To encourage early EV adoption, the Government is also providing a wide range of incentives for EV adopters. Under the EV Early Adoption Incentive (EEAI), for example, owners who register fully electric cars and taxis from 1 January 2021 to 31 December 2023 will receive a rebate of 45% off the Additional Registration Fees (ARF) capped at $20,000. This is subject to a minimum ARF of $5,000 which has now been removed from 1 January 2022 to 31 December 2023.
Other incentives include bringing down the road tax of mass-market electric cars, and when considered together, can lower costs of electric cars substantially.
FACT 4: EVs are safe and sound
As how Capital Cities would sing it, EVs are ‘safe and sound’. There are many layers of safety surrounding EVs. First, they come equipped with a Battery Management System (BMS) that monitors, protects and ensures that the battery operates within its safety limits. This helps to prevent the risk of battery fires.
Singapore’s vehicle approval regime also adopts international automotive standards such as the UNECE R100, which helps mitigate the risk of electrical, thermal or mechanical failures. Such standards enhance the safety of the vehicles.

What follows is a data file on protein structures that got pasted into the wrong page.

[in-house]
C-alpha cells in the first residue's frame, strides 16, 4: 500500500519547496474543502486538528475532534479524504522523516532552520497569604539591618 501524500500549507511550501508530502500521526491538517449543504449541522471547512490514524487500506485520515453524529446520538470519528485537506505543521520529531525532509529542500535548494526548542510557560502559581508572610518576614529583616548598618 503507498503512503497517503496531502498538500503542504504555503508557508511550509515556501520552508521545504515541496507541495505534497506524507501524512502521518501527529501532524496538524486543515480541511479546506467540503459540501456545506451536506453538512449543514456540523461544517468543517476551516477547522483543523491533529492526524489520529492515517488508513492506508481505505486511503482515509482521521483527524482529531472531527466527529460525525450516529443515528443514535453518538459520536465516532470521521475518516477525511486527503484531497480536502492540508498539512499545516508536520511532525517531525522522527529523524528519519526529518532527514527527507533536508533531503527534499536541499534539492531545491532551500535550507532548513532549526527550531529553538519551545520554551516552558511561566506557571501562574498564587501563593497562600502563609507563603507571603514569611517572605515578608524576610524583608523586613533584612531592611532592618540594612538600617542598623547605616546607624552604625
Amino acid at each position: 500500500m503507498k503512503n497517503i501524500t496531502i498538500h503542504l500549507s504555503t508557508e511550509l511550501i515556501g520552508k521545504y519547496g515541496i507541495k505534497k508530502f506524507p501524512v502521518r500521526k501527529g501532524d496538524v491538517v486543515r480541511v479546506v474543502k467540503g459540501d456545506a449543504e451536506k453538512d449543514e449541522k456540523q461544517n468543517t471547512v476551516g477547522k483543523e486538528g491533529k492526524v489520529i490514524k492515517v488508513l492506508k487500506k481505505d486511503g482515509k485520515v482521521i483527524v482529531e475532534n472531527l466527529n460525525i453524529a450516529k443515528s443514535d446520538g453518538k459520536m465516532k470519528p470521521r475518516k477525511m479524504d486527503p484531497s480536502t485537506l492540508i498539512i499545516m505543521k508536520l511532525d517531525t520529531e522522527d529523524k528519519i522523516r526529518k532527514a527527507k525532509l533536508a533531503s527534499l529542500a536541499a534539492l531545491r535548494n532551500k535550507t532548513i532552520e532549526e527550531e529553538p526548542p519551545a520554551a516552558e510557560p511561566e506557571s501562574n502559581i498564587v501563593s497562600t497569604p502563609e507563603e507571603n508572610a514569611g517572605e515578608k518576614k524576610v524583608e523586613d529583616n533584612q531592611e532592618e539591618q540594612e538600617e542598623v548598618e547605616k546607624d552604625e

FACT 5: Charging EVs is also safe
Getting an electric jolt while charging your car is the last thing you want. Thankfully, there are stringent safety standards to ensure protection to people and property.
The Technical Reference 25 (TR25), Singapore’s EV charging standard, stipulates the proper installation of EV charging facilities and mandates periodic safety inspections. The Government has worked with the industry and academic stakeholders to review TR25, ensuring it incorporates the latest EV charging technologies and advancements. The revised TR25 not only allows for new charging technologies like battery swapping for motorcycles and high-powered charging up to 500kW, but it continues to prohibit the use of extension cords and charging from 13 Ampere househould socket outlets, to reduce safety incidents.
For more about National Public Charging Standards, check out the Charging Standards and Installation of EV Chargers.
FACT 6: EVs will charge up our public transport